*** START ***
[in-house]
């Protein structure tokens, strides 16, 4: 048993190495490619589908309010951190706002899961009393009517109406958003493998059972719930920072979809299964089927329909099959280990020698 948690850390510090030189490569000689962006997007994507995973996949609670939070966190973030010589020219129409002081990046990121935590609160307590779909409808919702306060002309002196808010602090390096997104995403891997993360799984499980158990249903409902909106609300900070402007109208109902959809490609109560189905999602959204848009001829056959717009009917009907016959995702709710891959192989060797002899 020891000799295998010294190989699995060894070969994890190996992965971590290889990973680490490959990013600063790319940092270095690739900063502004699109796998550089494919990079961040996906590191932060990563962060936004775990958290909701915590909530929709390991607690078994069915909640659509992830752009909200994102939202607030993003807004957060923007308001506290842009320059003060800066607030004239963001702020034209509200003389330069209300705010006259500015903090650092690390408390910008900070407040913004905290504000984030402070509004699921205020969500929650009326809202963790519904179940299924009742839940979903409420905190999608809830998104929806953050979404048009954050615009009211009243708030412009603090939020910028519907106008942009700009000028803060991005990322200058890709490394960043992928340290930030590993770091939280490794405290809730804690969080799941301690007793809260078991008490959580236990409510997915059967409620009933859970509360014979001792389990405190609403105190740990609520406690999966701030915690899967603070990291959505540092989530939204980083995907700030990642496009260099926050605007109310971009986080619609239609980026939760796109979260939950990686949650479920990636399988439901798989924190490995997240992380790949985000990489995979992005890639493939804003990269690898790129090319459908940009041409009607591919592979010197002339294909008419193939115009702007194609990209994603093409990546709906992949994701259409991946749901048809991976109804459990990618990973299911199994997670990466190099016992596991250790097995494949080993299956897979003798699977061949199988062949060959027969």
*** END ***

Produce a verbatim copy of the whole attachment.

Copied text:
[in-house]
């Protein structure tokens, strides 16, 4: 048993190495490619589908309010951190706002899961009393009517109406958003493998059972719930920072979809299964089927329909099959280990020698 948690850390510090030189490569000689962006997007994507995973996949609670939070966190973030010589020219129409002081990046990121935590609160307590779909409808919702306060002309002196808010602090390096997104995403891997993360799984499980158990249903409902909106609300900070402007109208109902959809490609109560189905999602959204848009001829056959717009009917009907016959995702709710891959192989060797002899 020891000799295998010294190989699995060894070969994890190996992965971590290889990973680490490959990013600063790319940092270095690739900063502004699109796998550089494919990079961040996906590191932060990563962060936004775990958290909701915590909530929709390991607690078994069915909640659509992830752009909200994102939202607030993003807004957060923007308001506290842009320059003060800066607030004239963001702020034209509200003389330069209300705010006259500015903090650092690390408390910008900070407040913004905290504000984030402070509004699921205020969500929650009326809202963790519904179940299924009742839940979903409420905190999608809830998104929806953050979404048009954050615009009211009243708030412009603090939020910028519907106008942009700009000028803060991005990322200058890709490394960043992928340290930030590993770091939280490794405290809730804690969080799941301690007793809260078991008490959580236990409510997915059967409620009933859970509360014979001792389990405190609403105190740990609520406690999966701030915690899967603070990291959505540092989530939204980083995907700030990642496009260099926050605007109310971009986080619609239609980026939760796109979260939950990686949650479920990636399988439901798989924190490995997240992380790949985000990489995979992005890639493939804003990269690898790129090319459908940009041409009607591919592979010197002339294909008419193939115009702007194609990209994603093409990546709906992949994701259409991946749901048809991976109804459990990618990973299911199994997670990466190099016992596991250790097995494949080993299956897979003798699977061949199988062949060959027969």